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Jeff Atwood has mentioned on Area 51 and in a blog post that http://gadgets.stackexchange.com/ will likely be deemed not viable, killed, and replaced with sites for Apple and Android.

Was this decision made exclusively because of the gadget site's activity metrics, or did other factors (e.g., the existence of the Apple and Android proposals) figure into the decision?

The reason I ask is that the Home Improvement site has similar activity levels, although it has a number of devoted users, the site fills a void on the web, and there are no competing proposals on Area 51. I would like to know if management has already silently condemned it or decided on thresholds for viability.

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5 Answers 5

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For a Stack Exchange site to work, it needs to either have a strong user base, or, failing that, at least do a good job of getting high-quality answers to questions. During the beta period we're going to look closely at user metrics (number of people asking and answering questions) and quality metrics (upvotes, accepted answers, etc). If a site is failing on all counts (people aren't going to it and questions aren't getting answered) then the site is actively bad for the internet... it's a trap where people are encouraged to ask questions which will never get answered... and we will close it down.

I tend to agree with the theory that the problem with Gadgets is that the domain is so wide that it would need a much larger audience to get high quality answers. Yes, Stack Overflow itself has a super-wide domain, too, but it's got a correspondingly larger audience, so you can get your obscure questions answered.

Final decisions about beta Stack Exchange sites are made on the 60th day.

Blogged:
http://blog.stackoverflow.com/2010/09/pruning-season/

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60th? Is that a typo or a Freudian slip? The boxes on Area51 suggest that it's 90th. "The site's progress will be evaluated in x days", where x always equals to 90 - $numberOfDaysInBeta. –  ЯegDwight Aug 24 '10 at 12:30

I suspect that all of these sites are doomed (gadgets and its atomized proposed successors). SO and cooking and math and stats work because there are many people who are source of both questions and answers. SU struggles to some extent because there are many, many, more people with questions than answers. Gadgets, or webapps for that matter, are prone to the same problem. Everyone wants to know what to do about some GMail glitch, but only two Google employees actually know, and they aren't telling. And ditto for Android, and iPhone, etc.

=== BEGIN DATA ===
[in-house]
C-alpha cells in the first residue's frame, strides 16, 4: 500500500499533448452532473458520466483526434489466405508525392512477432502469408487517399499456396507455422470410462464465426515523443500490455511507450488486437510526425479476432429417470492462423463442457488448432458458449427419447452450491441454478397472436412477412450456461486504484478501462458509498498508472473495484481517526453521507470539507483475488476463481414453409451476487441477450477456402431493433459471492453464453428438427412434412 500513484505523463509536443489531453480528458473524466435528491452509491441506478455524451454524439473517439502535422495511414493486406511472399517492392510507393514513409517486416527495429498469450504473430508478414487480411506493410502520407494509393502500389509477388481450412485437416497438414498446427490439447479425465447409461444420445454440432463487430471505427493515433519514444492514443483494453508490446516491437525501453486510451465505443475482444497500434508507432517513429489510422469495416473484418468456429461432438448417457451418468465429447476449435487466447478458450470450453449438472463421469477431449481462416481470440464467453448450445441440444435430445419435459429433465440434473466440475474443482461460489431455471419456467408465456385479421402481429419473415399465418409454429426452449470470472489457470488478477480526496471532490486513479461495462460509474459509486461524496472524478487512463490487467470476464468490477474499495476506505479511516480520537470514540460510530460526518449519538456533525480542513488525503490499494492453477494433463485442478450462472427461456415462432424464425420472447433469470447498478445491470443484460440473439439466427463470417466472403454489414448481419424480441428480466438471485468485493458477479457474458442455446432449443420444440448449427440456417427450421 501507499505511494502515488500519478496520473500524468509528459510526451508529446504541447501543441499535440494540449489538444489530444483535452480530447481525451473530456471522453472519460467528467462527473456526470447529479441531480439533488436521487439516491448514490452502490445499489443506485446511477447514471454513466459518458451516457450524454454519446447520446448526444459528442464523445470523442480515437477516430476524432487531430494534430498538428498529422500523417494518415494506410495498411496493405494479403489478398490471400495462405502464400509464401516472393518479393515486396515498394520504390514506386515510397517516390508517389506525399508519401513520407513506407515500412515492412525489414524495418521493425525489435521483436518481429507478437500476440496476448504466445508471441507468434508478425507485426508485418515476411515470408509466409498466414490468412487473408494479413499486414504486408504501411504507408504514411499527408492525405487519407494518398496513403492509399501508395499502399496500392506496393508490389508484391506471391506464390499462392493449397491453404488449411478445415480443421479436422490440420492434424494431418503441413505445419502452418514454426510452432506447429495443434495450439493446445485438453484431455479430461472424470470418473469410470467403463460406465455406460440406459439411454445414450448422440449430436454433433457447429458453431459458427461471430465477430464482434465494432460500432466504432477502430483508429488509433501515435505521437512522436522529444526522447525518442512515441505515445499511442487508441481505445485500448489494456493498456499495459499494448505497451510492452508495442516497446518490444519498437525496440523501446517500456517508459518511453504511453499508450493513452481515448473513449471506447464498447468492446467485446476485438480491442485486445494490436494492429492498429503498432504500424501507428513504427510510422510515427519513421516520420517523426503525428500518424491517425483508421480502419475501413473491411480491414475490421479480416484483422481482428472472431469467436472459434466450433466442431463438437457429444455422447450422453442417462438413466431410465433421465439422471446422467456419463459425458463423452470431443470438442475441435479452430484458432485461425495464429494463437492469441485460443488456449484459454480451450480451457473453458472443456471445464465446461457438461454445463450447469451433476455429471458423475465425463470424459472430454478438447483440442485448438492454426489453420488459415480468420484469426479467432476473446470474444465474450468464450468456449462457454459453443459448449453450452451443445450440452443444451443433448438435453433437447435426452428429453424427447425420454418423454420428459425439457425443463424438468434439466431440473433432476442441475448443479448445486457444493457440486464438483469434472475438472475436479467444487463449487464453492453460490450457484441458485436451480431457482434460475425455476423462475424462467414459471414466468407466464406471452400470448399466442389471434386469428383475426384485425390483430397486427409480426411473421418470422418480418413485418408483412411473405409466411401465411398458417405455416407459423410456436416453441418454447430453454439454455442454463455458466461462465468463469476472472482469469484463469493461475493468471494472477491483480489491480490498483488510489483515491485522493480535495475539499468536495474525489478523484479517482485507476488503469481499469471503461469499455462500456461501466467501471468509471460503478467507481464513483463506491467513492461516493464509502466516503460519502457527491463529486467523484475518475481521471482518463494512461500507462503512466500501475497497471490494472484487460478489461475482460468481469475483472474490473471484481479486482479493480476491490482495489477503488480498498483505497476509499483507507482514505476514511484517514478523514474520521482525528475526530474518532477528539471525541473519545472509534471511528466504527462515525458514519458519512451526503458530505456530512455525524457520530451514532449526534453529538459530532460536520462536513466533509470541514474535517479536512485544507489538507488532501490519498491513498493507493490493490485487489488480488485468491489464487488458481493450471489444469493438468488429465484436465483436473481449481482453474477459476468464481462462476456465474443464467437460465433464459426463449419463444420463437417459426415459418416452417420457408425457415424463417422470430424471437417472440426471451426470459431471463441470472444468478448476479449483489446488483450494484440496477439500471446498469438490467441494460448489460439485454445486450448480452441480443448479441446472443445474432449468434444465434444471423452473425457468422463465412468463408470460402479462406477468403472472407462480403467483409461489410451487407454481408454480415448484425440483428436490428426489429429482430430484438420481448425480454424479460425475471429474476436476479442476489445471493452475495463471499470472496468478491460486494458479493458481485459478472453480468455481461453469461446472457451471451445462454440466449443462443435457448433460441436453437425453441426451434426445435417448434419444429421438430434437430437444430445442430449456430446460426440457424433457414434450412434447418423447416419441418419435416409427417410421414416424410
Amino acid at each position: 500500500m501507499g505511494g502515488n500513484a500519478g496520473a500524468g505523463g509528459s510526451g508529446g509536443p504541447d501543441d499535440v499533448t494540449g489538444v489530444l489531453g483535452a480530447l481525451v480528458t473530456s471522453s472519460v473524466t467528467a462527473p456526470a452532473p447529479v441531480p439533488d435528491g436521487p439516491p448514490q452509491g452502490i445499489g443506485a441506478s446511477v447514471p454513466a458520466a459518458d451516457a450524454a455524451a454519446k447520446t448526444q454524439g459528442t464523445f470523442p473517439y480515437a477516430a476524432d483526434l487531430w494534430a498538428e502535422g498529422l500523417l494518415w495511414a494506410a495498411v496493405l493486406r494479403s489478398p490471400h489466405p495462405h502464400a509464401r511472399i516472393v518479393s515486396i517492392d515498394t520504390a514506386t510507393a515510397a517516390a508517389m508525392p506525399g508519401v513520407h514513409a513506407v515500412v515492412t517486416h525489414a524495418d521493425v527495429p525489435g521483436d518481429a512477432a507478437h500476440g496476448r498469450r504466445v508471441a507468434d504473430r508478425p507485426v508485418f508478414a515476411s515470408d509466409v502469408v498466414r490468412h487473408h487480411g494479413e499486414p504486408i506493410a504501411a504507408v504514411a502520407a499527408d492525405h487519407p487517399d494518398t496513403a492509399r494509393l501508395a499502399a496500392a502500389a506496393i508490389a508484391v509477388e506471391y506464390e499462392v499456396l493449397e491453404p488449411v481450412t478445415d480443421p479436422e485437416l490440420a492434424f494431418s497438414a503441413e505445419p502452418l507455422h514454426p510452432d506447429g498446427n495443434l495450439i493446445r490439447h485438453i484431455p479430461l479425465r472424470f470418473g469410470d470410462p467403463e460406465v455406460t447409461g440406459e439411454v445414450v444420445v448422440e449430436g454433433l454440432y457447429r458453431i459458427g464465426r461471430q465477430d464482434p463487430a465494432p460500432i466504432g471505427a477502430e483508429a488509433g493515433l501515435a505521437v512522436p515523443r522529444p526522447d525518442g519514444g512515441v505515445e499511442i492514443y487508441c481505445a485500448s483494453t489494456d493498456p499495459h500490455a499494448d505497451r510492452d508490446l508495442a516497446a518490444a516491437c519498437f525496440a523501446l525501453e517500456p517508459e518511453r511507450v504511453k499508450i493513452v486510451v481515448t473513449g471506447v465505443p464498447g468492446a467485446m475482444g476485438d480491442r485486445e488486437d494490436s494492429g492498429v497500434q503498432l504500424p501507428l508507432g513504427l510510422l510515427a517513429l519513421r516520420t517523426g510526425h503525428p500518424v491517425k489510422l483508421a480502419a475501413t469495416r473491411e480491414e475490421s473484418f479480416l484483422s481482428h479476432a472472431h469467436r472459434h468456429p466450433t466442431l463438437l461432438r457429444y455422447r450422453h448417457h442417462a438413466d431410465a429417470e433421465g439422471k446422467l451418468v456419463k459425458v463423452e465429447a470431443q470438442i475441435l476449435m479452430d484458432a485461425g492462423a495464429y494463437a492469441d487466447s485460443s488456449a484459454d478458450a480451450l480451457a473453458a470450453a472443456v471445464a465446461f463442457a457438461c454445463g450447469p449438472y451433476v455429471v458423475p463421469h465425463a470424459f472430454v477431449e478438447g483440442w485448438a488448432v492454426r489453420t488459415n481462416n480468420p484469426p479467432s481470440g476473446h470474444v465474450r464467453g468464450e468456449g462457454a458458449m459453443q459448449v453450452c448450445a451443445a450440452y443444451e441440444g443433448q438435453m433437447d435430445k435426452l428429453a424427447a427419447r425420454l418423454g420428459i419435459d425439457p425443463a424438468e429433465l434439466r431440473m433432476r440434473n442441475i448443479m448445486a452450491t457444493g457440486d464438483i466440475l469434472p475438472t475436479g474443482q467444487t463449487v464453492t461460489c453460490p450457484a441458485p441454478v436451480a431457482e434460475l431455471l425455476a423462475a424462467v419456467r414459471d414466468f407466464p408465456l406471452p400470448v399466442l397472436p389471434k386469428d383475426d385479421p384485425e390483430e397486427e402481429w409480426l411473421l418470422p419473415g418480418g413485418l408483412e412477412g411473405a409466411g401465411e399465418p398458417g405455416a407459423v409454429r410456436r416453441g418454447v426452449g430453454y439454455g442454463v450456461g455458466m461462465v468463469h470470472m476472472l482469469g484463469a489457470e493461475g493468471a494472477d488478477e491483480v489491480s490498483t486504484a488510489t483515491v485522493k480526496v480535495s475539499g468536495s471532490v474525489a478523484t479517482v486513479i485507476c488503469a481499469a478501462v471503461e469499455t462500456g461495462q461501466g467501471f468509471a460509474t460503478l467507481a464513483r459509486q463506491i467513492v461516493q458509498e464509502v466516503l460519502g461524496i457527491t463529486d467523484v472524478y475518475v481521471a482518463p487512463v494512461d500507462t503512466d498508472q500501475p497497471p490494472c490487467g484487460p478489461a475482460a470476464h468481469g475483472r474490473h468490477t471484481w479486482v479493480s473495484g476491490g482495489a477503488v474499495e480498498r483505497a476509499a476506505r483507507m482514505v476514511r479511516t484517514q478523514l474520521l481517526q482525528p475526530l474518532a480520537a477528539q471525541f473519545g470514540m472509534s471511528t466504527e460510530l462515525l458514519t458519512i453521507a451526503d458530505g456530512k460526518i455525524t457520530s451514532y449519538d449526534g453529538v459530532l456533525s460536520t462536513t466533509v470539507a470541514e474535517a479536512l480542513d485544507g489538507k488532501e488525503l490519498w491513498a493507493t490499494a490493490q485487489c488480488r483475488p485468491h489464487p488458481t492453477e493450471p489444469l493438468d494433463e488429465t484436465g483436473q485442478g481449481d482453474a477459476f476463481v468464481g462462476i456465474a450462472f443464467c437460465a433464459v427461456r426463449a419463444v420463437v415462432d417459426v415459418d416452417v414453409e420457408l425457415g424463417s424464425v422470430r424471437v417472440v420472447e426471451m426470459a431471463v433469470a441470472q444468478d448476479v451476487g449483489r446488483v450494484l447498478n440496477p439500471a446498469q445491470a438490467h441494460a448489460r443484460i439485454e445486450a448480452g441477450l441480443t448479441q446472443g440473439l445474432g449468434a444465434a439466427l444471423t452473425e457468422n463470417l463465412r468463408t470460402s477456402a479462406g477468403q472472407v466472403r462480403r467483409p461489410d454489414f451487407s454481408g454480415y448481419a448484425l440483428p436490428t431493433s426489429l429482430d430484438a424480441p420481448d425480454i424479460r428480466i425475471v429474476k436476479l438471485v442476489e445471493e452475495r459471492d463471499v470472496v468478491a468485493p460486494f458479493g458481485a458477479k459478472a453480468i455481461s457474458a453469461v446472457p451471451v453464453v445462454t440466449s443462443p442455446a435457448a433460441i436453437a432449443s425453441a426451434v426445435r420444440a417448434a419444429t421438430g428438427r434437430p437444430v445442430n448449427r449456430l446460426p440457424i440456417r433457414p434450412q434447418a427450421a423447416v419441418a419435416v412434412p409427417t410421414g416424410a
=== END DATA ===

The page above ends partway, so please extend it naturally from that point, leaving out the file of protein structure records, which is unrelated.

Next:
All of the verbiage associated with Area51 proposals, in my opinion, very correctly predicts this effect. The verbiage calls for site definitions that attract experts. These sites don't attract experts, they attract suffering users with problems, and rarely are they in a position to help each other.

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Thank you for articulating something that has been bouncing around my skull without anything to nucleate on. –  dmckee Aug 19 '10 at 22:10
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yes, but someone always knows a bit more than someone else, or at least can articulate it better, or is better at researching. Plus, it feels good to help your peers make a little progress together. And in some ways the very mental model of "I'm an expert" is itself harmful. As I said here: codinghorror.com/blog/2009/02/are-you-an-expert.html –  Jeff Atwood Aug 19 '10 at 22:56
    
also: codinghorror.com/blog/2008/09/… "The idea that you have all these experts waiting in the wings to do stuff is an illusion in my experience. There's really just a bunch of amateurs muddling along trying to do things together." –  Jeff Atwood Aug 19 '10 at 22:58
    
@Jeff forgive me for a wry smile when I compare what you wrote here (and in the blog) to the text that you or a co-worker wrote over at Area51 about trying to set up sticky traps for experts. –  Rosinante Aug 20 '10 at 12:34